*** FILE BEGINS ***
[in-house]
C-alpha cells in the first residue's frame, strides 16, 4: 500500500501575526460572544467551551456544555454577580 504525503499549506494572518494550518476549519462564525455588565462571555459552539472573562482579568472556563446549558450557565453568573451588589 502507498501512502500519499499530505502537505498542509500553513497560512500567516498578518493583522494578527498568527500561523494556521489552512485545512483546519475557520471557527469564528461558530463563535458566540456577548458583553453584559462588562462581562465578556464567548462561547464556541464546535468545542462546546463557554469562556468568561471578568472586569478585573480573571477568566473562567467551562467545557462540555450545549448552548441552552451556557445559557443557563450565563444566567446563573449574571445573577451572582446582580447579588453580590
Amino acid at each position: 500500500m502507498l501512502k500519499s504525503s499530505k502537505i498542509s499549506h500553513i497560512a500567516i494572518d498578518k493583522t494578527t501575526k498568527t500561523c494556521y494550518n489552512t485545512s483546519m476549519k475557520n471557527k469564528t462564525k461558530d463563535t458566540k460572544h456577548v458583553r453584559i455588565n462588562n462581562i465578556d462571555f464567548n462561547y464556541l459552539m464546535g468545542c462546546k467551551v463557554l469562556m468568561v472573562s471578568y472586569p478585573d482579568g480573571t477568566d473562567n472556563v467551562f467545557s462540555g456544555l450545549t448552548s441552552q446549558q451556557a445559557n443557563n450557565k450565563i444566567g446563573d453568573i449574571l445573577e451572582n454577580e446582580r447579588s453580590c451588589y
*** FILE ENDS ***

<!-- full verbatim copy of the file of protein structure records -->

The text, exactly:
[in-house]
C-alpha cells in the first residue's frame, strides 16, 4: 500500500501575526460572544467551551456544555454577580 504525503499549506494572518494550518476549519462564525455588565462571555459552539472573562482579568472556563446549558450557565453568573451588589 502507498501512502500519499499530505502537505498542509500553513497560512500567516498578518493583522494578527498568527500561523494556521489552512485545512483546519475557520471557527469564528461558530463563535458566540456577548458583553453584559462588562462581562465578556464567548462561547464556541464546535468545542462546546463557554469562556468568561471578568472586569478585573480573571477568566473562567467551562467545557462540555450545549448552548441552552451556557445559557443557563450565563444566567446563573449574571445573577451572582446582580447579588453580590
Amino acid at each position: 500500500m502507498l501512502k500519499s504525503s499530505k502537505i498542509s499549506h500553513i497560512a500567516i494572518d498578518k493583522t494578527t501575526k498568527t500561523c494556521y494550518n489552512t485545512s483546519m476549519k475557520n471557527k469564528t462564525k461558530d463563535t458566540k460572544h456577548v458583553r453584559i455588565n462588562n462581562i465578556d462571555f464567548n462561547y464556541l459552539m464546535g468545542c462546546k467551551v463557554l469562556m468568561v472573562s471578568y472586569p478585573d482579568g480573571t477568566d473562567n472556563v467551562f467545557s462540555g456544555l450545549t448552548s441552552q446549558q451556557a445559557n443557563n450557565k450565563i444566567g446563573d453568573i449574571l445573577e451572582n454577580e446582580r447579588s453580590c451588589y